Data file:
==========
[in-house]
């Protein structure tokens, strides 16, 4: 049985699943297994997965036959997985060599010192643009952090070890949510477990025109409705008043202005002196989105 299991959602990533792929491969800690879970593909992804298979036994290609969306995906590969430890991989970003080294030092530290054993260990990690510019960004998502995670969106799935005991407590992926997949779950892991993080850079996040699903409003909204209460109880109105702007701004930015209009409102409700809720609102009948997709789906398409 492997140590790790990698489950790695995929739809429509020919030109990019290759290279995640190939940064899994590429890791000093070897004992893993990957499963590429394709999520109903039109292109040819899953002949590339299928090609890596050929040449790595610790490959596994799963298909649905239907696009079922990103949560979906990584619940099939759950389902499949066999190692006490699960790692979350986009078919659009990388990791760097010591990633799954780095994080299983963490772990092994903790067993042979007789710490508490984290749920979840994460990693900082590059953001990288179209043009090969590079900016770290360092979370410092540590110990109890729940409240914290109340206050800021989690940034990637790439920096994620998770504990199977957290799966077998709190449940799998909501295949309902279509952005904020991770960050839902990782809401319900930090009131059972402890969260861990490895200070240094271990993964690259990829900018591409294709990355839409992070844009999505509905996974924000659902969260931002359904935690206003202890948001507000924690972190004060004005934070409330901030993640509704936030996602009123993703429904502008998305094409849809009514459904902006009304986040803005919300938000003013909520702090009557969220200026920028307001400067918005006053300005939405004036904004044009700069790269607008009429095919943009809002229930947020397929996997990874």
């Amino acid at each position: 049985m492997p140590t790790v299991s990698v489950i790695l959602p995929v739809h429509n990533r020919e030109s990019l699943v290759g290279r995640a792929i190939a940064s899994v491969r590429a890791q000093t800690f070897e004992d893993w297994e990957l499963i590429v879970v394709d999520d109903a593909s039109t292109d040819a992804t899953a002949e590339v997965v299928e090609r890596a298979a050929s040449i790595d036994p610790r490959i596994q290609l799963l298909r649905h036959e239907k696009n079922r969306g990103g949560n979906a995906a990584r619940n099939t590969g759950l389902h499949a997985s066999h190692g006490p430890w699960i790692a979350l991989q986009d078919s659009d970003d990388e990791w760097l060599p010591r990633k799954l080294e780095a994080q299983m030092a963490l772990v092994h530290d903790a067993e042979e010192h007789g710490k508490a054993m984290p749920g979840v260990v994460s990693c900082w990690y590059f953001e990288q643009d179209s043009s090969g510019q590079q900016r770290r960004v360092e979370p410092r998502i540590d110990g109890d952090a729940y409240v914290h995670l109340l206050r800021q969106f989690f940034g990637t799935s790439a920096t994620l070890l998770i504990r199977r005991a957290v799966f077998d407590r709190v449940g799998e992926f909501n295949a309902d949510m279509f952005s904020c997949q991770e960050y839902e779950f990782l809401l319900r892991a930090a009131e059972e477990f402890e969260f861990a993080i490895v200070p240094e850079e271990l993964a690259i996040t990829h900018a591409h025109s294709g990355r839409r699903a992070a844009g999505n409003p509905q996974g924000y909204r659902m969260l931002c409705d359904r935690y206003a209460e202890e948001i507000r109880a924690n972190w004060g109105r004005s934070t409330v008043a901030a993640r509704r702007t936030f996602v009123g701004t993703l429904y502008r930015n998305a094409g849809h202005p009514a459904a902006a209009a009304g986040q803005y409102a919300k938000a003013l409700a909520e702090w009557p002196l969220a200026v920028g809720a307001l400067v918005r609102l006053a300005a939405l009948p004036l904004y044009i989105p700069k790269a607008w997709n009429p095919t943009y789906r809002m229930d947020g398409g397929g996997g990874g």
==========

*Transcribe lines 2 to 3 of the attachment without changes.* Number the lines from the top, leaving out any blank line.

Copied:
């Protein structure tokens, strides 16, 4: 049985699943297994997965036959997985060599010192643009952090070890949510477990025109409705008043202005002196989105 299991959602990533792929491969800690879970593909992804298979036994290609969306995906590969430890991989970003080294030092530290054993260990990690510019960004998502995670969106799935005991407590992926997949779950892991993080850079996040699903409003909204209460109880109105702007701004930015209009409102409700809720609102009948997709789906398409 492997140590790790990698489950790695995929739809429509020919030109990019290759290279995640190939940064899994590429890791000093070897004992893993990957499963590429394709999520109903039109292109040819899953002949590339299928090609890596050929040449790595610790490959596994799963298909649905239907696009079922990103949560979906990584619940099939759950389902499949066999190692006490699960790692979350986009078919659009990388990791760097010591990633799954780095994080299983963490772990092994903790067993042979007789710490508490984290749920979840994460990693900082590059953001990288179209043009090969590079900016770290360092979370410092540590110990109890729940409240914290109340206050800021989690940034990637790439920096994620998770504990199977957290799966077998709190449940799998909501295949309902279509952005904020991770960050839902990782809401319900930090009131059972402890969260861990490895200070240094271990993964690259990829900018591409294709990355839409992070844009999505509905996974924000659902969260931002359904935690206003202890948001507000924690972190004060004005934070409330901030993640509704936030996602009123993703429904502008998305094409849809009514459904902006009304986040803005919300938000003013909520702090009557969220200026920028307001400067918005006053300005939405004036904004044009700069790269607008009429095919943009809002229930947020397929996997990874």
């Amino acid at each position: 049985m492997p140590t790790v299991s990698v489950i790695l959602p995929v739809h429509n990533r020919e030109s990019l699943v290759g290279r995640a792929i190939a940064s899994v491969r590429a890791q000093t800690f070897e004992d893993w297994e990957l499963i590429v879970v394709d999520d109903a593909s039109t292109d040819a992804t899953a002949e590339v997965v299928e090609r890596a298979a050929s040449i790595d036994p610790r490959i596994q290609l799963l298909r649905h036959e239907k696009n079922r969306g990103g949560n979906a995906a990584r619940n099939t590969g759950l389902h499949a997985s066999h190692g006490p430890w699960i790692a979350l991989q986009d078919s659009d970003d990388e990791w760097l060599p010591r990633k799954l080294e780095a994080q299983m030092a963490l772990v092994h530290d903790a067993e042979e010192h007789g710490k508490a054993m984290p749920g979840v260990v994460s990693c900082w990690y590059f953001e990288q643009d179209s043009s090969g510019q590079q900016r770290r960004v360092e979370p410092r998502i540590d110990g109890d952090a729940y409240v914290h995670l109340l206050r800021q969106f989690f940034g990637t799935s790439a920096t994620l070890l998770i504990r199977r005991a957290v799966f077998d407590r709190v449940g799998e992926f909501n295949a309902d949510m279509f952005s904020c997949q991770e960050y839902e779950f990782l809401l319900r892991a930090a009131e059972e477990f402890e969260f861990a993080i490895v200070p240094e850079e271990l993964a690259i996040t990829h900018a591409h025109s294709g990355r839409r699903a992070a844009g999505n409003p509905q996974g924000y909204r659902m969260l931002c409705d359904r935690y206003a209460e202890e948001i507000r109880a924690n972190w004060g109105r004005s934070t409330v008043a901030a993640r509704r702007t936030f996602v009123g701004t993703l429904y502008r930015n998305a094409g849809h202005p009514a459904a902006a209009a009304g986040q803005y409102a919300k938000a003013l409700a909520e702090w009557p002196l969220a200026v920028g809720a307001l400067v918005r609102l006053a300005a939405l009948p004036l904004y044009i989105p700069k790269a607008w997709n009429p095919t943009y789906r809002m229930d947020g398409g397929g996997g990874g």